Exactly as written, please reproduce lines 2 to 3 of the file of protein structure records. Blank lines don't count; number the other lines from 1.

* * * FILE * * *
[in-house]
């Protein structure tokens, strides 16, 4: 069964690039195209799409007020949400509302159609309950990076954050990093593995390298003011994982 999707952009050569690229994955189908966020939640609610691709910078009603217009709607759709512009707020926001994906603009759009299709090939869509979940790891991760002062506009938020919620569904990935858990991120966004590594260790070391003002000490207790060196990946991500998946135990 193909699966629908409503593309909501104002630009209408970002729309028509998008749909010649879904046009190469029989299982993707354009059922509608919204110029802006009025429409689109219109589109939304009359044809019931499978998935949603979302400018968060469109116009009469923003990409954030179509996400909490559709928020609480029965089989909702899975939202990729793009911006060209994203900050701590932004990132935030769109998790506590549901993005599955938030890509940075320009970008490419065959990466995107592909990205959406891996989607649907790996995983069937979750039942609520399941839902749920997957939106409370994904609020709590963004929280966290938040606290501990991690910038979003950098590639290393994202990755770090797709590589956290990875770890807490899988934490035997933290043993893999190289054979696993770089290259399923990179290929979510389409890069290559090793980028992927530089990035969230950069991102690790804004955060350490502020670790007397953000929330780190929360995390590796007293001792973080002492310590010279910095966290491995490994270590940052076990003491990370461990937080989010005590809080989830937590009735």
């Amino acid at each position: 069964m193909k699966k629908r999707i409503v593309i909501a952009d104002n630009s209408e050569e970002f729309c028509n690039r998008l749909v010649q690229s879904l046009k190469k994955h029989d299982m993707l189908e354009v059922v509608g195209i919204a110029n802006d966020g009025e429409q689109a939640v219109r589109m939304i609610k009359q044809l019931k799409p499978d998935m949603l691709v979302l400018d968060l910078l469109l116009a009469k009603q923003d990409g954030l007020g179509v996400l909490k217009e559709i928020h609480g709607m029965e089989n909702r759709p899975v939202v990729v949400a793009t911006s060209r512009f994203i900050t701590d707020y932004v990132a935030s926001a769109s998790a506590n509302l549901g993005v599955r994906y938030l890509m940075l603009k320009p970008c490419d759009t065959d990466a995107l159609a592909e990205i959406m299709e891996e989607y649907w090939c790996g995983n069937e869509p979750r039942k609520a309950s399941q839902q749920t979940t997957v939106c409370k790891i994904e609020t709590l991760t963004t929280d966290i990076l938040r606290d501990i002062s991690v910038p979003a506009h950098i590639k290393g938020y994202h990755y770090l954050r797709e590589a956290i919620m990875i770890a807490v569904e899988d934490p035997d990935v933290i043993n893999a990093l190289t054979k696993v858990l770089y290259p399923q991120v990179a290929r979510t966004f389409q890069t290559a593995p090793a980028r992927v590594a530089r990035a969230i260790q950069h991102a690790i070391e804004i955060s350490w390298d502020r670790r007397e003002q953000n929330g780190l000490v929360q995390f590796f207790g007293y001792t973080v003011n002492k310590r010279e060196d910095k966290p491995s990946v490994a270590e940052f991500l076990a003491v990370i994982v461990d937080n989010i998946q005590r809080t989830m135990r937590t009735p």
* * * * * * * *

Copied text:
């Protein structure tokens, strides 16, 4: 069964690039195209799409007020949400509302159609309950990076954050990093593995390298003011994982 999707952009050569690229994955189908966020939640609610691709910078009603217009709607759709512009707020926001994906603009759009299709090939869509979940790891991760002062506009938020919620569904990935858990991120966004590594260790070391003002000490207790060196990946991500998946135990 193909699966629908409503593309909501104002630009209408970002729309028509998008749909010649879904046009190469029989299982993707354009059922509608919204110029802006009025429409689109219109589109939304009359044809019931499978998935949603979302400018968060469109116009009469923003990409954030179509996400909490559709928020609480029965089989909702899975939202990729793009911006060209994203900050701590932004990132935030769109998790506590549901993005599955938030890509940075320009970008490419065959990466995107592909990205959406891996989607649907790996995983069937979750039942609520399941839902749920997957939106409370994904609020709590963004929280966290938040606290501990991690910038979003950098590639290393994202990755770090797709590589956290990875770890807490899988934490035997933290043993893999190289054979696993770089290259399923990179290929979510389409890069290559090793980028992927530089990035969230950069991102690790804004955060350490502020670790007397953000929330780190929360995390590796007293001792973080002492310590010279910095966290491995490994270590940052076990003491990370461990937080989010005590809080989830937590009735």
């Amino acid at each position: 069964m193909k699966k629908r999707i409503v593309i909501a952009d104002n630009s209408e050569e970002f729309c028509n690039r998008l749909v010649q690229s879904l046009k190469k994955h029989d299982m993707l189908e354009v059922v509608g195209i919204a110029n802006d966020g009025e429409q689109a939640v219109r589109m939304i609610k009359q044809l019931k799409p499978d998935m949603l691709v979302l400018d968060l910078l469109l116009a009469k009603q923003d990409g954030l007020g179509v996400l909490k217009e559709i928020h609480g709607m029965e089989n909702r759709p899975v939202v990729v949400a793009t911006s060209r512009f994203i900050t701590d707020y932004v990132a935030s926001a769109s998790a506590n509302l549901g993005v599955r994906y938030l890509m940075l603009k320009p970008c490419d759009t065959d990466a995107l159609a592909e990205i959406m299709e891996e989607y649907w090939c790996g995983n069937e869509p979750r039942k609520a309950s399941q839902q749920t979940t997957v939106c409370k790891i994904e609020t709590l991760t963004t929280d966290i990076l938040r606290d501990i002062s991690v910038p979003a506009h950098i590639k290393g938020y994202h990755y770090l954050r797709e590589a956290i919620m990875i770890a807490v569904e899988d934490p035997d990935v933290i043993n893999a990093l190289t054979k696993v858990l770089y290259p399923q991120v990179a290929r979510t966004f389409q890069t290559a593995p090793a980028r992927v590594a530089r990035a969230i260790q950069h991102a690790i070391e804004i955060s350490w390298d502020r670790r007397e003002q953000n929330g780190l000490v929360q995390f590796f207790g007293y001792t973080v003011n002492k310590r010279e060196d910095k966290p491995s990946v490994a270590e940052f991500l076990a003491v990370i994982v461990d937080n989010i998946q005590r809080t989830m135990r937590t009735p």